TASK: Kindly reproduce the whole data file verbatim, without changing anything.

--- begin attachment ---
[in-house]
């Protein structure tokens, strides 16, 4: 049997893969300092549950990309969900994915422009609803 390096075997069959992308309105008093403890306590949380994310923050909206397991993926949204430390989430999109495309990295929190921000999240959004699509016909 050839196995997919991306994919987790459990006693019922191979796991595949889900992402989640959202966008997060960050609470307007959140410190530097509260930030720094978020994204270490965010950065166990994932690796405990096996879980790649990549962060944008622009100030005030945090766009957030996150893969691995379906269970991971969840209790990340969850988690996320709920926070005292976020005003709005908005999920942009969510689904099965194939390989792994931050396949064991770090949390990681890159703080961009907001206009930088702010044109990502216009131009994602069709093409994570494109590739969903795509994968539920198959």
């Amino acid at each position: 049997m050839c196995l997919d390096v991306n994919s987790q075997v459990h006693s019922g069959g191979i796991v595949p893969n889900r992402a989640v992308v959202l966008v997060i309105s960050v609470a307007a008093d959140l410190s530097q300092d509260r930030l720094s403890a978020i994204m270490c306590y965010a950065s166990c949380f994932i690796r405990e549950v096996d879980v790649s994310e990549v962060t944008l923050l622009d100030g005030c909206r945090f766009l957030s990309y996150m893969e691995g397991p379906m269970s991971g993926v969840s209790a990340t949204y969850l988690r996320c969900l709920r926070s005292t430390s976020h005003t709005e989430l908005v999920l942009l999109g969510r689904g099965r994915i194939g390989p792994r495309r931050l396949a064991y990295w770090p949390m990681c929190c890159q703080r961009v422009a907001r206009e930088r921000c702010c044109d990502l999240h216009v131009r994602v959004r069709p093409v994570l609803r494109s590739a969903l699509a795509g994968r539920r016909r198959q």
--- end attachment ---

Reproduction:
[in-house]
């Protein structure tokens, strides 16, 4: 049997893969300092549950990309969900994915422009609803 390096075997069959992308309105008093403890306590949380994310923050909206397991993926949204430390989430999109495309990295929190921000999240959004699509016909 050839196995997919991306994919987790459990006693019922191979796991595949889900992402989640959202966008997060960050609470307007959140410190530097509260930030720094978020994204270490965010950065166990994932690796405990096996879980790649990549962060944008622009100030005030945090766009957030996150893969691995379906269970991971969840209790990340969850988690996320709920926070005292976020005003709005908005999920942009969510689904099965194939390989792994931050396949064991770090949390990681890159703080961009907001206009930088702010044109990502216009131009994602069709093409994570494109590739969903795509994968539920198959």
């Amino acid at each position: 049997m050839c196995l997919d390096v991306n994919s987790q075997v459990h006693s019922g069959g191979i796991v595949p893969n889900r992402a989640v992308v959202l966008v997060i309105s960050v609470a307007a008093d959140l410190s530097q300092d509260r930030l720094s403890a978020i994204m270490c306590y965010a950065s166990c949380f994932i690796r405990e549950v096996d879980v790649s994310e990549v962060t944008l923050l622009d100030g005030c909206r945090f766009l957030s990309y996150m893969e691995g397991p379906m269970s991971g993926v969840s209790a990340t949204y969850l988690r996320c969900l709920r926070s005292t430390s976020h005003t709005e989430l908005v999920l942009l999109g969510r689904g099965r994915i194939g390989p792994r495309r931050l396949a064991y990295w770090p949390m990681c929190c890159q703080r961009v422009a907001r206009e930088r921000c702010c044109d990502l999240h216009v131009r994602v959004r069709p093409v994570l609803r494109s590739a969903l699509a795509g994968r539920r016909r198959q």